The motive for doing this money is to win his past lover, Daisy Buchanan. After he left her to travel to the war, she was romanced by Tom, and finally married him, because Gatsby didn? t have the wealth to maintain her at the clip. His later-acquired wealth was made because of a phantasy he created with his return from the war. That fantasy being to do adequate money and wealths to win back the love of his life, Daisy. His phantasy was symbolized in the narrative with the green visible radiation at the Buchanan place across the bay. Gatsby? s full battles in this narrative are focussed on conveying him and Daisy back together, in a manner, conveying back clip. ? Can? t repetition the yesteryear? ? Gatsby cried unbelievingly. ? Why of class you can! ? ( 111 ) . Gatsby is non a violent individual, despite his connexion with organized offense, and Nick overlooks the moral significance of Gatsby? s bootlegging, and his association with Meyer Wolfsheim, who seemingly rigged the World Series in 1919. When Gatsby is about to run into Daisy for the first clip in old ages, he is more nervous and incapacitated than a immature male child. Because of his motive, and his committedness, he is fond, and by and large a more baronial individual compared to Tom. Gatsby signifies in the novel, the aspiring, the wishful, and the hopeful people of today? s society. He besides conveys an image of an obsessional fiend. The lone existent fondness Nick shows in the novel is towards Gatsby. ? You? re worth the whole darn clump put together? said Nick ( 154 ) . He admires his optimism, and his ability to woolgather and populate as if the dream were to come true. This is the ground he overlooks Gatsby? s condemnable associations.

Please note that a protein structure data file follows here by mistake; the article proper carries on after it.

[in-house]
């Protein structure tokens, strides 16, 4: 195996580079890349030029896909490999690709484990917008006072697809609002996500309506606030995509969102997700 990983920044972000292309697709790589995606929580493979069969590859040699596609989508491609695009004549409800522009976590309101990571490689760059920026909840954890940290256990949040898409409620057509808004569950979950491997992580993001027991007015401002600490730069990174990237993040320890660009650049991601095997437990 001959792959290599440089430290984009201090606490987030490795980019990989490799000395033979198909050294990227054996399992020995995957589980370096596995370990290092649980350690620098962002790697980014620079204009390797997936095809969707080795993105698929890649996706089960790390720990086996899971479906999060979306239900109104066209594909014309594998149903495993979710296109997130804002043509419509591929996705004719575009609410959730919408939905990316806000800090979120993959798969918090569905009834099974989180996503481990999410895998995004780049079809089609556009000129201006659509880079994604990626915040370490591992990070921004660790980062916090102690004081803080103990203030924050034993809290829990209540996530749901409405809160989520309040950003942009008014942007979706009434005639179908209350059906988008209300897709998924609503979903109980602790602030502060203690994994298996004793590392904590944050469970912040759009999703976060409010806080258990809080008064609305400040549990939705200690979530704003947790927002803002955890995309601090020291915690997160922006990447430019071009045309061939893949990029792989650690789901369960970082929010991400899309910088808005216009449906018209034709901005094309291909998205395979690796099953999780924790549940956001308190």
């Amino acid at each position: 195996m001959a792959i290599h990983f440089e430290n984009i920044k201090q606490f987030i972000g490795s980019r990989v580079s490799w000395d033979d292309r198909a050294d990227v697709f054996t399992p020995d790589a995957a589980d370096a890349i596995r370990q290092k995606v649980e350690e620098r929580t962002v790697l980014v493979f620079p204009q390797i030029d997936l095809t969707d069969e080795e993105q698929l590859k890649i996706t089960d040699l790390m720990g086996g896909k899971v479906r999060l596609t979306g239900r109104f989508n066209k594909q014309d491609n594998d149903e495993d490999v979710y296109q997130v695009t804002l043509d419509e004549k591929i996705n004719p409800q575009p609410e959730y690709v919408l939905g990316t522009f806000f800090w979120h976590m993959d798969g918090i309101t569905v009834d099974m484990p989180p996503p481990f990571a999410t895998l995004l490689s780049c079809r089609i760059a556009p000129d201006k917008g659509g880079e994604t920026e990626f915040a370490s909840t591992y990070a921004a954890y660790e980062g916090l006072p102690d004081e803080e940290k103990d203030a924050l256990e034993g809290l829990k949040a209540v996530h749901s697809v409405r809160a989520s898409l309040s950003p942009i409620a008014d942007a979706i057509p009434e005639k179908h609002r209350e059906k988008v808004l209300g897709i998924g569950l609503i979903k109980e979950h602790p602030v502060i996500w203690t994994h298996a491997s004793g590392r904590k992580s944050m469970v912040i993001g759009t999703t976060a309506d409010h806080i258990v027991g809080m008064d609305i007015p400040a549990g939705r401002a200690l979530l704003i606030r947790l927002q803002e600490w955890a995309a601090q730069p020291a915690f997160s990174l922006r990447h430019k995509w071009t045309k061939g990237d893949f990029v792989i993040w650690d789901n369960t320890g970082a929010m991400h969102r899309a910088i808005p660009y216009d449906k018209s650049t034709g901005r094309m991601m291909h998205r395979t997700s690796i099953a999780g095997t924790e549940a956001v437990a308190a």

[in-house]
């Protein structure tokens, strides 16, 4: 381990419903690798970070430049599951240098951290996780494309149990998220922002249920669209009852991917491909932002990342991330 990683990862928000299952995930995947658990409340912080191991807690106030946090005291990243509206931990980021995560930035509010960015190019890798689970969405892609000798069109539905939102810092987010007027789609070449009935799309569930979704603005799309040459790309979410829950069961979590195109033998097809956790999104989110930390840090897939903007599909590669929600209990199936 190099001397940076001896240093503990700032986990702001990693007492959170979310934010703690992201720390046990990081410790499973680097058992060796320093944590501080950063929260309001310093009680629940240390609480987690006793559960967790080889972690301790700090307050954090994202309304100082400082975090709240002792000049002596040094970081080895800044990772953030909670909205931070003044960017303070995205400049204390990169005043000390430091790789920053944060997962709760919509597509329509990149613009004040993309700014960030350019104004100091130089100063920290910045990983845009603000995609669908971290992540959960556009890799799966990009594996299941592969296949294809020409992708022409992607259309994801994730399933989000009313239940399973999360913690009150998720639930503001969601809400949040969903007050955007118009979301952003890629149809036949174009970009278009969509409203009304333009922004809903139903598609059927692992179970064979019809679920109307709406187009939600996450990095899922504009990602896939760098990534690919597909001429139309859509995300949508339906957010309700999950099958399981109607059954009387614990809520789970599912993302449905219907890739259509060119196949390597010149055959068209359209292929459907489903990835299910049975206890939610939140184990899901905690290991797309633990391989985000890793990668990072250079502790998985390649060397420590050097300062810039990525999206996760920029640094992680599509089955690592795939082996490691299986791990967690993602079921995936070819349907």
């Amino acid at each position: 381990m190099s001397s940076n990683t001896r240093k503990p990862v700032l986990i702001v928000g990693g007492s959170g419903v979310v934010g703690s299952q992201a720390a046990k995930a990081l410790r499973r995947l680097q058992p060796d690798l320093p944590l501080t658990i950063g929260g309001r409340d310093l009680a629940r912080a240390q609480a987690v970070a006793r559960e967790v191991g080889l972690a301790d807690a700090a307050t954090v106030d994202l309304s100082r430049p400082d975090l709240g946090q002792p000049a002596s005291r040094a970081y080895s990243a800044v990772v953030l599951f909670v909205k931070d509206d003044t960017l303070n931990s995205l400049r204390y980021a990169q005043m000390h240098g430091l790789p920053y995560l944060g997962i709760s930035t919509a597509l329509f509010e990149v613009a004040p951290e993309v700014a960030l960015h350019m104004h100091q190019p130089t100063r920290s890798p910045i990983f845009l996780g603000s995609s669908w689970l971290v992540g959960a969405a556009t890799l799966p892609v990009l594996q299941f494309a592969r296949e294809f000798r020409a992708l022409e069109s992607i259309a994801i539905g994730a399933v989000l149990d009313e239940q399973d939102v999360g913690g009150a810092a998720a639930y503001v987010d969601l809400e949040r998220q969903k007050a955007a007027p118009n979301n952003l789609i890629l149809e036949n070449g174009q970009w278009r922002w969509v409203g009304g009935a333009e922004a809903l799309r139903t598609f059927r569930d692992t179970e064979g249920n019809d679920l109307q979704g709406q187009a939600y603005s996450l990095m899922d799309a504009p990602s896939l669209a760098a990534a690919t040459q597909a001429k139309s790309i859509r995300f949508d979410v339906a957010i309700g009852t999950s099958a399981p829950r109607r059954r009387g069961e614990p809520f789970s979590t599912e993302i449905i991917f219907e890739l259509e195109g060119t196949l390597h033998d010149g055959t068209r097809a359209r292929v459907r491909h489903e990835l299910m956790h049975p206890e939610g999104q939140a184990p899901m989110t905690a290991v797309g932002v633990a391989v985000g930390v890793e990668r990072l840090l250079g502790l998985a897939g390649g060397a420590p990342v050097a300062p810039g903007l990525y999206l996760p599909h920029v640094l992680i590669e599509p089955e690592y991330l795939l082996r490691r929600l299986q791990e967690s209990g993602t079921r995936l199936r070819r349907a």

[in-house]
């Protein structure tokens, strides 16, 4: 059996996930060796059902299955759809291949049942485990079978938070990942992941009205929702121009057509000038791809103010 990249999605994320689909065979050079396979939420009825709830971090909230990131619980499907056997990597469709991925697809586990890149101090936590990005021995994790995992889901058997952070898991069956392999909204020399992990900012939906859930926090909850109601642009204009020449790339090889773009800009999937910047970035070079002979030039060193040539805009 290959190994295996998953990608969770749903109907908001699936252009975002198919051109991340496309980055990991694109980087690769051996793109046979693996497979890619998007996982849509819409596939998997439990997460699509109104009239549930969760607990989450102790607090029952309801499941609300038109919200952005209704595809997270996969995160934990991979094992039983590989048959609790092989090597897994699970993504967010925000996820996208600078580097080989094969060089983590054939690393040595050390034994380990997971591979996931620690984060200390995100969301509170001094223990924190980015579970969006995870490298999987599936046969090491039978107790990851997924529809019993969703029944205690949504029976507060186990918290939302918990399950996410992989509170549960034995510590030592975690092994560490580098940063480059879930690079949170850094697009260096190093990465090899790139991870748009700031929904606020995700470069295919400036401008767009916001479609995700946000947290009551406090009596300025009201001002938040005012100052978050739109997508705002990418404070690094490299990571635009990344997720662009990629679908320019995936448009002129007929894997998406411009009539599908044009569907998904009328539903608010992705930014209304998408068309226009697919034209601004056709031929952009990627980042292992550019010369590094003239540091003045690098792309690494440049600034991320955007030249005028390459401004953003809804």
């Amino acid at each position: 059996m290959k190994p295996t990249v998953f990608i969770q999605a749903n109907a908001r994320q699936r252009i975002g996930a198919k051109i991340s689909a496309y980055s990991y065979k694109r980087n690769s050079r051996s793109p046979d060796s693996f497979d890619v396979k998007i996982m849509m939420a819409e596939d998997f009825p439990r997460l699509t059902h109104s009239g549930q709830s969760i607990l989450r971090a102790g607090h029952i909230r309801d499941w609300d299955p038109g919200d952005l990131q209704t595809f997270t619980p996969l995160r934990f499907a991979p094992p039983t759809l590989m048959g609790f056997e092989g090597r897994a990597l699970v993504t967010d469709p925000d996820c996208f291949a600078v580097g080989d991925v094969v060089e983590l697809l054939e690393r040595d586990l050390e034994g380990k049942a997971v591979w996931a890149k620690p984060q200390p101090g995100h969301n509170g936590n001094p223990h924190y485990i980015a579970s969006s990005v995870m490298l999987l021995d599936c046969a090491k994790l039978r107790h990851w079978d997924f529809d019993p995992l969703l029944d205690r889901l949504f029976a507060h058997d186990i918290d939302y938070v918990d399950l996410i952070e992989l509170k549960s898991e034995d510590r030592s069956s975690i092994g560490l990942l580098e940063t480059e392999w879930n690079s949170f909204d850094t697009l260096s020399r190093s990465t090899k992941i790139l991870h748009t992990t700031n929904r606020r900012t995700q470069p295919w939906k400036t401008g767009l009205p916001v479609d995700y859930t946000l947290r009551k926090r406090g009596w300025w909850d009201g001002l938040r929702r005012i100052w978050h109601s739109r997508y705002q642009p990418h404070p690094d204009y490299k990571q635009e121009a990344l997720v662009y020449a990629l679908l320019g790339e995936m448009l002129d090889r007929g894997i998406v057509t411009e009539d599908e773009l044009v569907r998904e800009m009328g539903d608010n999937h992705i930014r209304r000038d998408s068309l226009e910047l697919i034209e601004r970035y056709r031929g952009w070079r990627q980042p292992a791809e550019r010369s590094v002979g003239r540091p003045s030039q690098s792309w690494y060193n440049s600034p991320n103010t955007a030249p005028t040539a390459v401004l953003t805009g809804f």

These two characters, Tom Buchanan and Jay Gatsby, are really similar in that they are both every bit affluent, nevertheless they both have differences that are really important, and the storyteller, Nick, displays these differences really good. Tom lives his life with luxury and easiness, without any loads. Gatsby on the other manus, is the good cat of the novel. All Gatsby truly wants is the love of his life, Daisy. Gatsby will travel through any agencies necessary to acquire this love he so long desires. This is what Nick appreciates about Gatsby & # 8211 ; his optimism and finding.
Fitzgerald, F. Scott, The Great Gatsby 1925
New York: Charles Scribner? s Sons, 1953